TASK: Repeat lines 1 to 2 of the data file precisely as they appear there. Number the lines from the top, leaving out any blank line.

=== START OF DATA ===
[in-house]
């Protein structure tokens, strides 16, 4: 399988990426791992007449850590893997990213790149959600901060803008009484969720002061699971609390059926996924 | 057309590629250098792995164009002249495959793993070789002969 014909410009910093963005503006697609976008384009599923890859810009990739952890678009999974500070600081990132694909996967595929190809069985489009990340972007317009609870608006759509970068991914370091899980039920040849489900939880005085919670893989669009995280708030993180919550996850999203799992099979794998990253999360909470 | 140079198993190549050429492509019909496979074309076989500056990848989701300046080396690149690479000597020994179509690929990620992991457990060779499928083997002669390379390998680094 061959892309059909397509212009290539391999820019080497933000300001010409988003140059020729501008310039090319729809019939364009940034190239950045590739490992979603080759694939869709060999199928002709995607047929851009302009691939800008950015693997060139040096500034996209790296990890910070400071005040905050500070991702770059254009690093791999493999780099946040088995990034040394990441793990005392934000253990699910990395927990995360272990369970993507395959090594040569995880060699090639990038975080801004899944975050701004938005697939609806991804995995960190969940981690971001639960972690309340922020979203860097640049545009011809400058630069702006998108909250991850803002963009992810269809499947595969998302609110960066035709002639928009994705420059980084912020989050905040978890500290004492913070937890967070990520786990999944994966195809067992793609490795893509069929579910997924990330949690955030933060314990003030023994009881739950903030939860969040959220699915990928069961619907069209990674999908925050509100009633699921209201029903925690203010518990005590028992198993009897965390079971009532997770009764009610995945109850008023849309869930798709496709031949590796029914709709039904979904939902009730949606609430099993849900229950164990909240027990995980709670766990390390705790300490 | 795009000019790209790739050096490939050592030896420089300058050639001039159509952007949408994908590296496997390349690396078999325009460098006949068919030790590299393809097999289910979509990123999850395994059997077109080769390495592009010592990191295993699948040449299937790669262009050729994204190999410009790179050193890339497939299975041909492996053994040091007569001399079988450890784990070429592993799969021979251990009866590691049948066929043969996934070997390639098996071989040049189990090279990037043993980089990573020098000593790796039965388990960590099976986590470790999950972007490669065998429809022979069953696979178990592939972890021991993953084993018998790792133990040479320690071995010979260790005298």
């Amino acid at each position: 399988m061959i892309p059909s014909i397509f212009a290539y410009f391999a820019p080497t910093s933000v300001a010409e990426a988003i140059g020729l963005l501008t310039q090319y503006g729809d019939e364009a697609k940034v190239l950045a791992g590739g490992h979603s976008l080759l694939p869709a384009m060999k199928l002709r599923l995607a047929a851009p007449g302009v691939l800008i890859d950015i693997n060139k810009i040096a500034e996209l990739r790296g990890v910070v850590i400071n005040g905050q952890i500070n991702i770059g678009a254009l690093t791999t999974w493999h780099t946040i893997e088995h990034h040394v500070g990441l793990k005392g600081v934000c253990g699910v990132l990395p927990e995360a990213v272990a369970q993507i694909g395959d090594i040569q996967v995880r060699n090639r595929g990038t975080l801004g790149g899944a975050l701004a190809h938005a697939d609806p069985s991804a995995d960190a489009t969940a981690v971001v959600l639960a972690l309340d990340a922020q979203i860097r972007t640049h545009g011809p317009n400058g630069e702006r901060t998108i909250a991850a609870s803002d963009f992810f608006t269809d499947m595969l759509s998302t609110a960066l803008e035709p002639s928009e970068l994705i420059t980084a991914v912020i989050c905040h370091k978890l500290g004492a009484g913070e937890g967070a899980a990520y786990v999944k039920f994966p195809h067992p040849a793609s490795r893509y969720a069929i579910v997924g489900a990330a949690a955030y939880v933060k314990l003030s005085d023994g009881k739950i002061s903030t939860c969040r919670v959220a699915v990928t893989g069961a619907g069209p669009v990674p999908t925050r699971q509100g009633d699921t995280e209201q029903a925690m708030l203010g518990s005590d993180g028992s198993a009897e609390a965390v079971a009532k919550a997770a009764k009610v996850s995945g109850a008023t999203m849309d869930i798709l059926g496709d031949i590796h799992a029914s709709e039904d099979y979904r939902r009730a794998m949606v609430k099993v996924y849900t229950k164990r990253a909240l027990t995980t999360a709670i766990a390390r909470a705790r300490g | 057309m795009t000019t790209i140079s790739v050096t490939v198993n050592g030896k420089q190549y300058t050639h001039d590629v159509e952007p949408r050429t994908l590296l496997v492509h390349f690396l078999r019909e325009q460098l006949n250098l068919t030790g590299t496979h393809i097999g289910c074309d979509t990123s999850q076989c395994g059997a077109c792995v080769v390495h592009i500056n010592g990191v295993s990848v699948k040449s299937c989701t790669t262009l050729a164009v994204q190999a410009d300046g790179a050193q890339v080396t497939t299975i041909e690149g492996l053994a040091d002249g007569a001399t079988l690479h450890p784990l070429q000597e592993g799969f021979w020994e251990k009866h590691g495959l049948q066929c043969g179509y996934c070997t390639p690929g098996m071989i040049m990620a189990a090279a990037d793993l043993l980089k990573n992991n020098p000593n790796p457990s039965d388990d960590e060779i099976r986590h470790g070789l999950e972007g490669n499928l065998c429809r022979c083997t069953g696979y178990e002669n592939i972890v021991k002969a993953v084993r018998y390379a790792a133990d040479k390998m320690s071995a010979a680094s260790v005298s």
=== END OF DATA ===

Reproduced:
[in-house]
């Protein structure tokens, strides 16, 4: 399988990426791992007449850590893997990213790149959600901060803008009484969720002061699971609390059926996924 | 057309590629250098792995164009002249495959793993070789002969 014909410009910093963005503006697609976008384009599923890859810009990739952890678009999974500070600081990132694909996967595929190809069985489009990340972007317009609870608006759509970068991914370091899980039920040849489900939880005085919670893989669009995280708030993180919550996850999203799992099979794998990253999360909470 | 140079198993190549050429492509019909496979074309076989500056990848989701300046080396690149690479000597020994179509690929990620992991457990060779499928083997002669390379390998680094 061959892309059909397509212009290539391999820019080497933000300001010409988003140059020729501008310039090319729809019939364009940034190239950045590739490992979603080759694939869709060999199928002709995607047929851009302009691939800008950015693997060139040096500034996209790296990890910070400071005040905050500070991702770059254009690093791999493999780099946040088995990034040394990441793990005392934000253990699910990395927990995360272990369970993507395959090594040569995880060699090639990038975080801004899944975050701004938005697939609806991804995995960190969940981690971001639960972690309340922020979203860097640049545009011809400058630069702006998108909250991850803002963009992810269809499947595969998302609110960066035709002639928009994705420059980084912020989050905040978890500290004492913070937890967070990520786990999944994966195809067992793609490795893509069929579910997924990330949690955030933060314990003030023994009881739950903030939860969040959220699915990928069961619907069209990674999908925050509100009633699921209201029903925690203010518990005590028992198993009897965390079971009532997770009764009610995945109850008023849309869930798709496709031949590796029914709709039904979904939902009730949606609430099993849900229950164990909240027990995980709670766990390390705790300490 | 795009000019790209790739050096490939050592030896420089300058050639001039159509952007949408994908590296496997390349690396078999325009460098006949068919030790590299393809097999289910979509990123999850395994059997077109080769390495592009010592990191295993699948040449299937790669262009050729994204190999410009790179050193890339497939299975041909492996053994040091007569001399079988450890784990070429592993799969021979251990009866590691049948066929043969996934070997390639098996071989040049189990090279990037043993980089990573020098000593790796039965388990960590099976986590470790999950972007490669065998429809022979069953696979178990592939972890021991993953084993018998790792133990040479320690071995010979260790005298």